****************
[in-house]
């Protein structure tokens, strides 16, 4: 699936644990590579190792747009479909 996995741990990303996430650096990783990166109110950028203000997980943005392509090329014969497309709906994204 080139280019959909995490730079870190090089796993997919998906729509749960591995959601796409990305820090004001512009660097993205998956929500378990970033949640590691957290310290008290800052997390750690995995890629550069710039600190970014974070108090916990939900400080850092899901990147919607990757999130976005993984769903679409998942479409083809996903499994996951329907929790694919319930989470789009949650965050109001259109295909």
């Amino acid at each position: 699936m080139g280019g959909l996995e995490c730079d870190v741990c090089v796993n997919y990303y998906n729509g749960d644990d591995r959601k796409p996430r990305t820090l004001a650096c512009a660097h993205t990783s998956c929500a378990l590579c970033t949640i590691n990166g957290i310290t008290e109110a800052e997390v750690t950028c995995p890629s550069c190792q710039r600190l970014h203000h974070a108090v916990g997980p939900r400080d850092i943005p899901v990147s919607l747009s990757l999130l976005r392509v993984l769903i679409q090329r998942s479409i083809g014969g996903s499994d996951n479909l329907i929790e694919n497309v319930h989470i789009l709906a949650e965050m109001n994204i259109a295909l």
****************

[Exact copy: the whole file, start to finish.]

[in-house]
């Protein structure tokens, strides 16, 4: 699936644990590579190792747009479909 996995741990990303996430650096990783990166109110950028203000997980943005392509090329014969497309709906994204 080139280019959909995490730079870190090089796993997919998906729509749960591995959601796409990305820090004001512009660097993205998956929500378990970033949640590691957290310290008290800052997390750690995995890629550069710039600190970014974070108090916990939900400080850092899901990147919607990757999130976005993984769903679409998942479409083809996903499994996951329907929790694919319930989470789009949650965050109001259109295909």
């Amino acid at each position: 699936m080139g280019g959909l996995e995490c730079d870190v741990c090089v796993n997919y990303y998906n729509g749960d644990d591995r959601k796409p996430r990305t820090l004001a650096c512009a660097h993205t990783s998956c929500a378990l590579c970033t949640i590691n990166g957290i310290t008290e109110a800052e997390v750690t950028c995995p890629s550069c190792q710039r600190l970014h203000h974070a108090v916990g997980p939900r400080d850092i943005p899901v990147s919607l747009s990757l999130l976005r392509v993984l769903i679409q090329r998942s479409i083809g014969g996903s499994d996951n479909l329907i929790e694919n497309v319930h989470i789009l709906a949650e965050m109001n994204i259109a295909l």